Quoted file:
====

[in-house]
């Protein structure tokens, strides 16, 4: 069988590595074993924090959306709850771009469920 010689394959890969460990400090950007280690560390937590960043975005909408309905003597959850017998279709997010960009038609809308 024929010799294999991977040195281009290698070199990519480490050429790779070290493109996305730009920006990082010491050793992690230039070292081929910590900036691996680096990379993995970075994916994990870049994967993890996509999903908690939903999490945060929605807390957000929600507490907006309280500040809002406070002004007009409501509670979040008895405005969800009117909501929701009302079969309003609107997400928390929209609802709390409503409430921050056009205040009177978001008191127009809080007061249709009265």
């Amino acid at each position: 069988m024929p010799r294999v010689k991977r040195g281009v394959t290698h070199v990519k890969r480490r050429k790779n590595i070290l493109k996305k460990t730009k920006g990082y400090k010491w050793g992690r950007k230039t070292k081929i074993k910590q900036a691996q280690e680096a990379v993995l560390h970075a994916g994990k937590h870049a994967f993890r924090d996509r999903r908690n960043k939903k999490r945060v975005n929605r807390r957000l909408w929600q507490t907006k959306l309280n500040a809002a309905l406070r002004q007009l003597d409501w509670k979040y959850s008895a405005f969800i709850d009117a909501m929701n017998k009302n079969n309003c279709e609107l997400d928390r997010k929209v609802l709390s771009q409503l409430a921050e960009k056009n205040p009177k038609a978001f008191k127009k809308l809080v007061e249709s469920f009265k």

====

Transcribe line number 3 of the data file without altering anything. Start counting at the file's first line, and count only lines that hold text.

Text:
């Amino acid at each position: 069988m024929p010799r294999v010689k991977r040195g281009v394959t290698h070199v990519k890969r480490r050429k790779n590595i070290l493109k996305k460990t730009k920006g990082y400090k010491w050793g992690r950007k230039t070292k081929i074993k910590q900036a691996q280690e680096a990379v993995l560390h970075a994916g994990k937590h870049a994967f993890r924090d996509r999903r908690n960043k939903k999490r945060v975005n929605r807390r957000l909408w929600q507490t907006k959306l309280n500040a809002a309905l406070r002004q007009l003597d409501w509670k979040y959850s008895a405005f969800i709850d009117a909501m929701n017998k009302n079969n309003c279709e609107l997400d928390r997010k929209v609802l709390s771009q409503l409430a921050e960009k056009n205040p009177k038609a978001f008191k127009k809308l809080v007061e249709s469920f009265k």